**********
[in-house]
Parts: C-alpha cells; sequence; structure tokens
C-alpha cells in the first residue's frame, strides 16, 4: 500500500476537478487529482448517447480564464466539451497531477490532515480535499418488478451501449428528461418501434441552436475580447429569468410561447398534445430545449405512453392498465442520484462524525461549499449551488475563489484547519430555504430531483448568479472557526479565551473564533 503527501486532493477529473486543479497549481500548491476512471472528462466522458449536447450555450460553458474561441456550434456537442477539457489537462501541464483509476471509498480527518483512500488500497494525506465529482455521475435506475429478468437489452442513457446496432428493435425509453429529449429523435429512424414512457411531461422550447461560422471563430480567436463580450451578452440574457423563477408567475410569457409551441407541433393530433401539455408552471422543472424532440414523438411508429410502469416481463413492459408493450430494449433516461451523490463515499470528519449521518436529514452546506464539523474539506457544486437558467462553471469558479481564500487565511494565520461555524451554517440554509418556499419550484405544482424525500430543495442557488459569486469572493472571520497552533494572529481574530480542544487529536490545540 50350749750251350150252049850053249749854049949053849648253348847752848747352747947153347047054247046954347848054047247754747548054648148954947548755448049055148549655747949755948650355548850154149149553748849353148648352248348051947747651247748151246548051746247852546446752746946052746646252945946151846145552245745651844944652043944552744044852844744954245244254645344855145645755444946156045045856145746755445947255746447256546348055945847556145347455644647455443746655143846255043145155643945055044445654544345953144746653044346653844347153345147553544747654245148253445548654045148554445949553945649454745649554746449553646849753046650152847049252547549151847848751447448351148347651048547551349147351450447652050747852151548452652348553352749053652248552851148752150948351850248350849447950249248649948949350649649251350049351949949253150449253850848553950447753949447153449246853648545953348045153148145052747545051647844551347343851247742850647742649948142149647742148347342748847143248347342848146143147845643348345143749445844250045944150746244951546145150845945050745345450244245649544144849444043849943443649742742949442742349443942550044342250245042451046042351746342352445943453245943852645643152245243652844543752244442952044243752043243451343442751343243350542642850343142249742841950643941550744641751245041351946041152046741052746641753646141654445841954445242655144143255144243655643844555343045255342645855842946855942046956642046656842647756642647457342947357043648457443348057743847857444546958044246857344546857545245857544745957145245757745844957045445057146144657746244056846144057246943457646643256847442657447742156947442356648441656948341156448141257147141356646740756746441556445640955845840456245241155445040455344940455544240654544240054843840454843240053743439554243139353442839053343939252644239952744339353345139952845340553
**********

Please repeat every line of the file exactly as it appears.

[in-house]
Parts: C-alpha cells; sequence; structure tokens
C-alpha cells in the first residue's frame, strides 16, 4: 500500500476537478487529482448517447480564464466539451497531477490532515480535499418488478451501449428528461418501434441552436475580447429569468410561447398534445430545449405512453392498465442520484462524525461549499449551488475563489484547519430555504430531483448568479472557526479565551473564533 503527501486532493477529473486543479497549481500548491476512471472528462466522458449536447450555450460553458474561441456550434456537442477539457489537462501541464483509476471509498480527518483512500488500497494525506465529482455521475435506475429478468437489452442513457446496432428493435425509453429529449429523435429512424414512457411531461422550447461560422471563430480567436463580450451578452440574457423563477408567475410569457409551441407541433393530433401539455408552471422543472424532440414523438411508429410502469416481463413492459408493450430494449433516461451523490463515499470528519449521518436529514452546506464539523474539506457544486437558467462553471469558479481564500487565511494565520461555524451554517440554509418556499419550484405544482424525500430543495442557488459569486469572493472571520497552533494572529481574530480542544487529536490545540 50350749750251350150252049850053249749854049949053849648253348847752848747352747947153347047054247046954347848054047247754747548054648148954947548755448049055148549655747949755948650355548850154149149553748849353148648352248348051947747651247748151246548051746247852546446752746946052746646252945946151846145552245745651844944652043944552744044852844744954245244254645344855145645755444946156045045856145746755445947255746447256546348055945847556145347455644647455443746655143846255043145155643945055044445654544345953144746653044346653844347153345147553544747654245148253445548654045148554445949553945649454745649554746449553646849753046650152847049252547549151847848751447448351148347651048547551349147351450447652050747852151548452652348553352749053652248552851148752150948351850248350849447950249248649948949350649649251350049351949949253150449253850848553950447753949447153449246853648545953348045153148145052747545051647844551347343851247742850647742649948142149647742148347342748847143248347342848146143147845643348345143749445844250045944150746244951546145150845945050745345450244245649544144849444043849943443649742742949442742349443942550044342250245042451046042351746342352445943453245943852645643152245243652844543752244442952044243752043243451343442751343243350542642850343142249742841950643941550744641751245041351946041152046741052746641753646141654445841954445242655144143255144243655643844555343045255342645855842946855942046956642046656842647756642647457342947357043648457443348057743847857444546958044246857344546857545245857544745957145245757745844957045445057146144657746244056846144057246943457646643256847442657447742156947442356648441656948341156448141257147141356646740756746441556445640955845840456245241155445040455344940455544240654544240054843840454843240053743439554243139353442839053343939252644239952744339353345139952845340553